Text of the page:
• But the risk of dying was lower — dropping to about 15% — for patients with a low viral load, Michael Satlin, an infectious disease specialist at Weill Cornell Medicine and NewYork-Presbyterian, and colleagues reported last week in the journal Cancer Cell.

Yes, but: Other studies have also found some people without symptoms can have viral loads similar to those with symptoms. And children, who tend to be spared severe COVID-19 complications, can carry as much or more of the virus in their upper respiratory tract.

  • "Viral load is a part of the picture, but it's not the full picture," infectious disease specialist Ravina Kullar told MedPage Today, adding that disease severity depends on a person's immune system.

What to watch: Knowing a patient's viral load could be helpful to providers in determining how therapies should be directed, says Satlin.

Read the full story.

Bonus: Catch up quick on COVID-19
Expand chart
Data: The COVID Tracking Project, state health departments; Map: Andrew Witherspoon, Sara Wise/Axios

More than 200,000 people in the U.S. have now died of COVID-19.

Cases rose in 22 states over the past week, and the U.S. is now averaging about 43,000 new cases per day, per Axios' Sam Baker and Andrew Witherspoon.

No COVID-19 vaccine trials have been started in children in the U.S., Carl Zimmer reports in the NYT. The dose and delivery of a vaccine can be different for children, and some researchers say that testing should begin now so a vaccine could be ready for the next school year.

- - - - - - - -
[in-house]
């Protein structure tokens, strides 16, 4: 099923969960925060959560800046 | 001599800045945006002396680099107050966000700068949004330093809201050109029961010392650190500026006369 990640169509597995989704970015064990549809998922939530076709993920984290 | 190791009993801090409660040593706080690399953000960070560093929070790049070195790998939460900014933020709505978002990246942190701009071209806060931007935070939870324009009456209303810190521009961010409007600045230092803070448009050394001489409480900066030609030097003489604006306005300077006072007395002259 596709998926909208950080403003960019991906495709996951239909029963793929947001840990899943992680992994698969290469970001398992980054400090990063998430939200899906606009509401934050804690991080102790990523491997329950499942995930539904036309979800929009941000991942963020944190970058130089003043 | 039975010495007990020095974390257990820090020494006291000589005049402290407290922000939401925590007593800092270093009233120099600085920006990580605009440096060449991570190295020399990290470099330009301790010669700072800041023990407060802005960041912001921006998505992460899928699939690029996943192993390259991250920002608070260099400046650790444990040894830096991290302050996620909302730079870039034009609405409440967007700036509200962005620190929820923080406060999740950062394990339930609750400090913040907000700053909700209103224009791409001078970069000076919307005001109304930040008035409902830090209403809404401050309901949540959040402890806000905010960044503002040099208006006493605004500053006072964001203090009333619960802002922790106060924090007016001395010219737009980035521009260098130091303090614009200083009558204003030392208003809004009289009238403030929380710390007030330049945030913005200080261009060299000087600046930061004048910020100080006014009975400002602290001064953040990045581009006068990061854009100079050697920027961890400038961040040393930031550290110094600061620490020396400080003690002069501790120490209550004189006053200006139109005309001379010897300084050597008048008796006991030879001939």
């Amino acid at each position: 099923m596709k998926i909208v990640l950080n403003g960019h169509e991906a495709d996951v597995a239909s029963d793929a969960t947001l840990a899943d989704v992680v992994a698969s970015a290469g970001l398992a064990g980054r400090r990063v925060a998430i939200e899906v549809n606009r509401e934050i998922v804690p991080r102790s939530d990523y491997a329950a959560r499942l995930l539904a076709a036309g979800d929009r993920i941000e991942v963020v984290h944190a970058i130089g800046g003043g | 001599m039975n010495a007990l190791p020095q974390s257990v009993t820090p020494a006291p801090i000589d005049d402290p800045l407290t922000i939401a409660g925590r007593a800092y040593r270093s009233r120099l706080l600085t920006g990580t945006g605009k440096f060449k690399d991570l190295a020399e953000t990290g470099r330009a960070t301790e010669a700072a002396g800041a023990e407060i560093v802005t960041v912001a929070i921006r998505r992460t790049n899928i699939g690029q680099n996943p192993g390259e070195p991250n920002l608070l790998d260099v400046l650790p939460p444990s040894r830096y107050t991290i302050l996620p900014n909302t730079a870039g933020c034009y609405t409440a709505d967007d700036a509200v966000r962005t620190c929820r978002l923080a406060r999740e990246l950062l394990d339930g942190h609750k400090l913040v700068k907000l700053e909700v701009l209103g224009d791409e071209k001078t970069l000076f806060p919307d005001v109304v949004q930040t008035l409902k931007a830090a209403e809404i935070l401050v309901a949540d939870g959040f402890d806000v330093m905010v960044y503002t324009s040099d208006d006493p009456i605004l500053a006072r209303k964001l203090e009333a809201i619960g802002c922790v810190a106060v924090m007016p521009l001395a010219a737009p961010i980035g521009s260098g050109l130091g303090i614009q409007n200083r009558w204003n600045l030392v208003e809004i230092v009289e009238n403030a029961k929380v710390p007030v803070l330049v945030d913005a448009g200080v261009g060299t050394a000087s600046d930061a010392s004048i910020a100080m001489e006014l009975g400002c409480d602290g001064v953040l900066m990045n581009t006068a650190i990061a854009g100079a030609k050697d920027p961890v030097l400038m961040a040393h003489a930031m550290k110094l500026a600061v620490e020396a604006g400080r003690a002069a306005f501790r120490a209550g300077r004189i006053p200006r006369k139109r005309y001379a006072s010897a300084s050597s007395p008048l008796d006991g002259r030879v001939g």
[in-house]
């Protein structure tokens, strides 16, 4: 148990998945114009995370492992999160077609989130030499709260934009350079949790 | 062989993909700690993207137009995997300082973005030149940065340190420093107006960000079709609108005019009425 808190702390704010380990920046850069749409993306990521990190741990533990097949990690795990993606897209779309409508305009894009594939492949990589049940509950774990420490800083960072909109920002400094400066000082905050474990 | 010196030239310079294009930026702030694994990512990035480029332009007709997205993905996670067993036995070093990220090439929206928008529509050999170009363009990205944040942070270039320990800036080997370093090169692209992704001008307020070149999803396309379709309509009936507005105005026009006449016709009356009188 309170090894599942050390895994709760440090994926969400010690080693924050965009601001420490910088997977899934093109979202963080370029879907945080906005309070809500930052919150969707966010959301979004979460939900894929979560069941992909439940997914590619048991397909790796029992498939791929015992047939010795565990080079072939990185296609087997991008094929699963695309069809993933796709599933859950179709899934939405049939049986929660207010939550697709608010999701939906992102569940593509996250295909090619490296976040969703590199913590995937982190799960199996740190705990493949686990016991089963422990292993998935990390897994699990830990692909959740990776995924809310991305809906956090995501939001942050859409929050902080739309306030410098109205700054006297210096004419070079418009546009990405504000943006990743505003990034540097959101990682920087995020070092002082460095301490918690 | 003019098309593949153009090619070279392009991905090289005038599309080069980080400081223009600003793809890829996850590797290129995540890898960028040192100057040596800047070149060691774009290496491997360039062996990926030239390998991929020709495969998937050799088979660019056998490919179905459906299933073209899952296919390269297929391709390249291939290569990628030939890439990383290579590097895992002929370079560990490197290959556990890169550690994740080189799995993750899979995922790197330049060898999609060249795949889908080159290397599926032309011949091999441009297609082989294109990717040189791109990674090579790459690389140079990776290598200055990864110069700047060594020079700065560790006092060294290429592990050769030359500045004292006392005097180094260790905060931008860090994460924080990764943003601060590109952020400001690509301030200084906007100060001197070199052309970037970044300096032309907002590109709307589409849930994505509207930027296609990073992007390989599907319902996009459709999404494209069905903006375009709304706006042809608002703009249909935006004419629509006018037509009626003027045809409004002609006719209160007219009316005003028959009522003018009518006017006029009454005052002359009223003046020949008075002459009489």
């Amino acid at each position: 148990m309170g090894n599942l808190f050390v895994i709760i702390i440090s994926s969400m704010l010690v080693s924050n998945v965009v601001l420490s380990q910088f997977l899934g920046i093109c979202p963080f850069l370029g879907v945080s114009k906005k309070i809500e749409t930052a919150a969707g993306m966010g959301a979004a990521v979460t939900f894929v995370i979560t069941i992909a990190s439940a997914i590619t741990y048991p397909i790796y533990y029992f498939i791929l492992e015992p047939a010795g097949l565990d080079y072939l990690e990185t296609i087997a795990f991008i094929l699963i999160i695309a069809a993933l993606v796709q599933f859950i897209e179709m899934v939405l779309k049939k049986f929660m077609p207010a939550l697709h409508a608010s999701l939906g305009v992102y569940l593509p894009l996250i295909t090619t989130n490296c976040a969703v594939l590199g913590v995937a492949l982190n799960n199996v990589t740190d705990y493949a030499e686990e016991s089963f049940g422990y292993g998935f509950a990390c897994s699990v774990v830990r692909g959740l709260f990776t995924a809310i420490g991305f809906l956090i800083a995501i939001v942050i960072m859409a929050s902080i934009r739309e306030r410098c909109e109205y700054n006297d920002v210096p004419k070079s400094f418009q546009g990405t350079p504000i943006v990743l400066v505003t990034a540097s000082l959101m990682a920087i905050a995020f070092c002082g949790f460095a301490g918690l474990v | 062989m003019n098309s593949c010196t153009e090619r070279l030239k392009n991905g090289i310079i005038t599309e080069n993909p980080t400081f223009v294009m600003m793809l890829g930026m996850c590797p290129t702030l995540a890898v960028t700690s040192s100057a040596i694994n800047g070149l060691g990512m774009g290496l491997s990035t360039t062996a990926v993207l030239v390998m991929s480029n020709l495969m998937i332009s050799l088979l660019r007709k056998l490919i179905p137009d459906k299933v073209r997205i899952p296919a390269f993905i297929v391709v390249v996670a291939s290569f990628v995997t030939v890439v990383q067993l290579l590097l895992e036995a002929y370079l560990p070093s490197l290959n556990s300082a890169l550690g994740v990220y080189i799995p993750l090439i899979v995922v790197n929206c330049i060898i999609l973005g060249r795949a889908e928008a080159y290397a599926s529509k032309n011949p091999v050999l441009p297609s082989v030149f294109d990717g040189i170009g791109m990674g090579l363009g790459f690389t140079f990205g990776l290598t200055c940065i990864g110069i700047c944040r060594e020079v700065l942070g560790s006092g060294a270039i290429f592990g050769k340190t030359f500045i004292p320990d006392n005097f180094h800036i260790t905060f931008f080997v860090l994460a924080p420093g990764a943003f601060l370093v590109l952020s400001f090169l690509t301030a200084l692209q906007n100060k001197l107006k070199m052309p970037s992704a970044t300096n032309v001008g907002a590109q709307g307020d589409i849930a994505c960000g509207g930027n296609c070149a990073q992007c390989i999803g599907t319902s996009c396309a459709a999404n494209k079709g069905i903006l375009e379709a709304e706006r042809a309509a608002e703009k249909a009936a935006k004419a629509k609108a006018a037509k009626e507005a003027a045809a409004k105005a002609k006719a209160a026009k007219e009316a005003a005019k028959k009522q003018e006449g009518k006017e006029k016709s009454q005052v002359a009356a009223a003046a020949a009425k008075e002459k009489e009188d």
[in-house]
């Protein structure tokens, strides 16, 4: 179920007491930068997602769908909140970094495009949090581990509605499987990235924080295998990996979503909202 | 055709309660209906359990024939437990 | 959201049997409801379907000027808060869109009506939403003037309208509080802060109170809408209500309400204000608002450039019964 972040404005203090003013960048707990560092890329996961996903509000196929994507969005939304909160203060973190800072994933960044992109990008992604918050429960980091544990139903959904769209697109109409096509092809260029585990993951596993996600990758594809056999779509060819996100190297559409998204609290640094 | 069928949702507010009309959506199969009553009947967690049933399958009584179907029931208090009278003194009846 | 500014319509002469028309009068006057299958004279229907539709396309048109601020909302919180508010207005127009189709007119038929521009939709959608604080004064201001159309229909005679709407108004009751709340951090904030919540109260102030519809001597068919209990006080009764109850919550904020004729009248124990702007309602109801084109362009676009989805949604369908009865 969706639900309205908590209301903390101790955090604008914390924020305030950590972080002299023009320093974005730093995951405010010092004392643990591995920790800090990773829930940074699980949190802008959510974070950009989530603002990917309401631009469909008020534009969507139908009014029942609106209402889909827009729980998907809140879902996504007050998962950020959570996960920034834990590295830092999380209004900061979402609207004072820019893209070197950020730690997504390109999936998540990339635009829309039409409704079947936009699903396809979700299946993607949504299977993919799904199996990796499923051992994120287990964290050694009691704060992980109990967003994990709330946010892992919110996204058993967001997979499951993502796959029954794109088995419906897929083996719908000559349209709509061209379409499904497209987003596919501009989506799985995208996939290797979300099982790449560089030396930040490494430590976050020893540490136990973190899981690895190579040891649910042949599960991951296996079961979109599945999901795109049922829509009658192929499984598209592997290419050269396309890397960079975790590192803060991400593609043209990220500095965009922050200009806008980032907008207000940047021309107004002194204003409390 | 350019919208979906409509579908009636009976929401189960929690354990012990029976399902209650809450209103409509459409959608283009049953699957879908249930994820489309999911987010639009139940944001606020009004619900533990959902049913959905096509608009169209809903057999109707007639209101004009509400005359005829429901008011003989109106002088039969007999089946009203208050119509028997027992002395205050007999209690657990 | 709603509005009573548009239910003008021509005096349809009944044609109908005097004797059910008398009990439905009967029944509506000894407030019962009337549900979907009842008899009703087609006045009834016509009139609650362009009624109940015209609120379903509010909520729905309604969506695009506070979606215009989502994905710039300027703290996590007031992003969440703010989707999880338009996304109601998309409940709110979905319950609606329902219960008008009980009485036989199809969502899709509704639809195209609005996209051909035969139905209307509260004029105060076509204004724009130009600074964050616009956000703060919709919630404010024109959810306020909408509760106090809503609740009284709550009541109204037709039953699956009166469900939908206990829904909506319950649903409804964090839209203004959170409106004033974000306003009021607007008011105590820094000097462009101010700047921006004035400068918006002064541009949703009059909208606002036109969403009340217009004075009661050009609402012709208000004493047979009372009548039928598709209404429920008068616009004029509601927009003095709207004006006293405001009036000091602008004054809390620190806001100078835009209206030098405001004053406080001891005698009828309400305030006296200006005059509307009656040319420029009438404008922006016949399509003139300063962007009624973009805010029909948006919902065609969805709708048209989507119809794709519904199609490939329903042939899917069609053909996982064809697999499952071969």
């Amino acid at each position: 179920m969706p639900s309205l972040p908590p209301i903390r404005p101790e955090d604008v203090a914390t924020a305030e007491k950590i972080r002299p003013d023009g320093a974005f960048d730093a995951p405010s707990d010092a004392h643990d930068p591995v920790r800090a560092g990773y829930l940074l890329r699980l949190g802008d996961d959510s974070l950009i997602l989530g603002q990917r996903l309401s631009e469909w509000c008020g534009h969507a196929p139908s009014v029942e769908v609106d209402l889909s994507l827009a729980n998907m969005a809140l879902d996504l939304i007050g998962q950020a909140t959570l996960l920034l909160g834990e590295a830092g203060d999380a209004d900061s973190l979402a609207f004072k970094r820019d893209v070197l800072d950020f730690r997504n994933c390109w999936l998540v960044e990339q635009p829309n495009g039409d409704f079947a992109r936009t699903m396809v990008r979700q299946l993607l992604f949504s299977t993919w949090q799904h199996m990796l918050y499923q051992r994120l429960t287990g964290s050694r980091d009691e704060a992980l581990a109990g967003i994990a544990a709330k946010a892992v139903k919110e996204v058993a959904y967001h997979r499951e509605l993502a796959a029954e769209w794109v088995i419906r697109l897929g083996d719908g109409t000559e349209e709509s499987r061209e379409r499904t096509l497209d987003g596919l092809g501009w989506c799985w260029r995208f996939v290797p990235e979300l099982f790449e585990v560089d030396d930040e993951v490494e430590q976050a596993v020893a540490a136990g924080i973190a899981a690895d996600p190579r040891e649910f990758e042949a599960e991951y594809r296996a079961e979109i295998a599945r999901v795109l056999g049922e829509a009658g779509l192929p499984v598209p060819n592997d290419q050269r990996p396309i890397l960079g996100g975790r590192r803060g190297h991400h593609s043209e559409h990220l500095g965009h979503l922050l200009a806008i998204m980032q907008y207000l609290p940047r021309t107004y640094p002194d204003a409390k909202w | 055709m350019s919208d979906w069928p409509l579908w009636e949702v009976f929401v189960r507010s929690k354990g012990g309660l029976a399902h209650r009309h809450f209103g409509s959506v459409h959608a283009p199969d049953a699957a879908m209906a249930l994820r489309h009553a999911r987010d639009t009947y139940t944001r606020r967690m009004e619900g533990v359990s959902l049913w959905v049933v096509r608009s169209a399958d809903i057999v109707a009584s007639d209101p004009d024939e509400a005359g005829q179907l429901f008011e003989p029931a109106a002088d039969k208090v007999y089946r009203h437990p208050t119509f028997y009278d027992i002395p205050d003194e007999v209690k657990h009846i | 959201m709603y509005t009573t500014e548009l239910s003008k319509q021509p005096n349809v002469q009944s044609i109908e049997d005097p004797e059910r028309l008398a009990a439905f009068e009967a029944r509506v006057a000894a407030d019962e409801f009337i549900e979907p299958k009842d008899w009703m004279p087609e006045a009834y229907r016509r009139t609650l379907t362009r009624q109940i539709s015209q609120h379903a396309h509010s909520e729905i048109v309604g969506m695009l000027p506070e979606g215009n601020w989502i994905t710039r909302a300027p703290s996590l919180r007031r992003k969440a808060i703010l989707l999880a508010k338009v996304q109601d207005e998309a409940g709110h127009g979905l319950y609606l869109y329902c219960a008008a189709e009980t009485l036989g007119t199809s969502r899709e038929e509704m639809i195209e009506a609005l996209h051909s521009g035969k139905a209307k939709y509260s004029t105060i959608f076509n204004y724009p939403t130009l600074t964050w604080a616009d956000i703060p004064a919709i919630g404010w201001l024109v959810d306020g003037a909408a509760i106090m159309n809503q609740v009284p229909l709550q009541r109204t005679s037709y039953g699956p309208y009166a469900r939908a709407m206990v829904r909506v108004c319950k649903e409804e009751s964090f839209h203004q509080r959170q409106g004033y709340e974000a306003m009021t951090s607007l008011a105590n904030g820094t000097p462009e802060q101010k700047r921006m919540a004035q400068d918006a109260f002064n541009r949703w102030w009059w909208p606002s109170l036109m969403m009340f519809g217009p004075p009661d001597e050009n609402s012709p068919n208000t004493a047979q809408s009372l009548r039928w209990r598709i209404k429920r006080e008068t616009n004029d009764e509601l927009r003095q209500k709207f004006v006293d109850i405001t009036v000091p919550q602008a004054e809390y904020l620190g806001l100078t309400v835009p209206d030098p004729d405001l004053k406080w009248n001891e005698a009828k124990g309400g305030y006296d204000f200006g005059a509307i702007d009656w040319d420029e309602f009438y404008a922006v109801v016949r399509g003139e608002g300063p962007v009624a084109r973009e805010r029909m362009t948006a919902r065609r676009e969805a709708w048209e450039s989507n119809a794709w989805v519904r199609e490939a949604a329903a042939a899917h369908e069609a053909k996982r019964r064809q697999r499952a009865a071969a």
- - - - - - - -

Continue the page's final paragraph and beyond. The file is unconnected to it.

What's happening: On Friday, the Centers for Disease Control and Prevention posted new guidance based on evidence that SARS-CoV-2 can spread via aerosols. On Monday, it was taken down, drawing criticism and concern about the agency's competency and politicization at a critical time in the pandemic, writes Axios' Caitlin Owens.

What to watch: Manaus, Brazil, may have reached herd immunity, according to a new preprint paper, at a cost of as much as 66% of the population being infected with the virus and a high death rate. The city may be a "sentinel" for the world if the disease is left unchecked, Antonio Regalado reports in MIT Tech Review.

2. Where potential coronavirus vaccines stand in the U.S.
Table: Axios Visuals

Four vaccines for the novel coronavirus are now in late-stage testing in people in the United States.

Driving the news: Johnson & Johnson announced yesterday it began a phase 3 clinical trial of its COVID-19 vaccine candidate.

Key details:

1. Johnson & Johnson vaccine (Ad.26.COV2.S):

  • How it works: A noninfectious adenovirus — a common cold virus — is used to deliver a gene from the novel coronavirus to human cells and produce copies of the SARS-CoV-2 protein, potentially priming immune cells to fight infection.
  • The vaccine is being tested as a single dose and can be stored refrigerated for at least three months, potentially alleviating some of the concerns about the logistics of distribution.